The U.S. House of Representatives on Sept. 14 passed a bill that would end the federal loan guarantee program that aided clean energy projects nationwide, including the bankrupt Solyndra, and became a proxy in the battle over renewables.
The “No More Solyndras Act” passed on a mostly party-line vote of 245-161, with 22 Democrats and four Republicans breaking ranks with their caucuses.
The Democratic-led Senate is expected to ignore the bill.
The bill gets its name from the bankrupt Solyndra, the California solar panel manufacturer that was the first clean energy company to receive a loan guarantee under the program in 2009, for $535m. The company declared bankruptcy a year ago.
The bill would prevent the Department of Energy from approving any loan guarantee applications filed after 2011. Projects already in the pipeline could go forward after additional review by the Treasury Department.
Chairman of the House Energy and Commerce Committee, Rep. Fred Upton, R-Mich., advocated a fossil-fuel heavy “all-of-the-above” energy strategy in floor debate.
“But support for this agenda also requires us to pull the plug on existing programs that are not working. And the Department of Energy’s Title 17 loan guarantee program is simply not advancing the ball on our all-of-the-above goals. The No More Solyndras Act phases out this costly, ineffective, and mismanaged program,” Upton said.
A Republican-led investigation charged that political favoritism caused a faulty review of the company’s dim prospects and that the Obama administration was determined to make Solyndra the first loan guarantee recipient and a showcase for clean energy policies.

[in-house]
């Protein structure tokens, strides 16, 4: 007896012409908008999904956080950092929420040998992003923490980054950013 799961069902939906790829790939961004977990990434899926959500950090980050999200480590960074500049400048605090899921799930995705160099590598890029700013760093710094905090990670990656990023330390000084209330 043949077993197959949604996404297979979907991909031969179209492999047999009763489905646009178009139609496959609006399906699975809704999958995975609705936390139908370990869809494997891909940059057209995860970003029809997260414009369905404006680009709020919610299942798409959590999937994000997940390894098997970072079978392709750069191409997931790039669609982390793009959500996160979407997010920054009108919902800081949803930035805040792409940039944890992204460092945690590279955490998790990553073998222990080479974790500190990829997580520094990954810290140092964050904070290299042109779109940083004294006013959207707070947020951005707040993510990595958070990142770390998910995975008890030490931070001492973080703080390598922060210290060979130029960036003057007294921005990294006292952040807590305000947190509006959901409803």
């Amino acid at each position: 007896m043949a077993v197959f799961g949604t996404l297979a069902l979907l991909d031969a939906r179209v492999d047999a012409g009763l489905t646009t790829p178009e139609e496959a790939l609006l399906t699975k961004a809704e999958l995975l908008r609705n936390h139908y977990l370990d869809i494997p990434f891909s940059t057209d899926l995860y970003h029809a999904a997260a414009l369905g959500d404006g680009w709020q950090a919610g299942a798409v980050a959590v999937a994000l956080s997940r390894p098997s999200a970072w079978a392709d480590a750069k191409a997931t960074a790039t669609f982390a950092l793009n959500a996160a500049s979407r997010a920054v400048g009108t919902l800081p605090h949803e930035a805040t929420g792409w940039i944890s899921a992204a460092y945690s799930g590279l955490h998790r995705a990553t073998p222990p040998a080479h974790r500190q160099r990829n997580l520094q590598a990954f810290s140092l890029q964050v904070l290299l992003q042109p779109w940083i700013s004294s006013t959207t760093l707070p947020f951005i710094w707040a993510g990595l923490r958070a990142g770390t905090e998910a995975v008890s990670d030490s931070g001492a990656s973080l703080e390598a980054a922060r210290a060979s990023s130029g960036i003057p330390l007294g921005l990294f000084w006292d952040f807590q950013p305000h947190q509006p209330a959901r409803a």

Ranking Democratic member of the subcommittee on oversight and investigations, Rep. Diana DeGette of Colorado, disputed those characterizations.
“The career officials and Bush and Obama Administration appointees who worked on this loan told our investigators that political considerations played no role in decisions on Solyndra. They told us that there was no improper pressure to rush key decisions on the loan, to approve the loan, or to change the terms of the loan. Each and every one of these officials confirmed that there were no corners cut in the process and that decisions were made purely on the merits,” DeGette said.
Defenders of Solyndra and the loan program say the company failed in part because no one in the industry foresaw the collapse in solar panel prices that occurred in the two years after the loan guarantee was approved. Those prices made Solyndra’s panels uncompetitive and the company eventually closed its doors.
While the company was struggling, additional private investors were found but in order to attract the additional financing, the rights of the government to recover assets in the event of a company failure were “subordinated” to the private financiers. Little if any of the money that the government program guaranteed is expected to be returned to the taxpayers.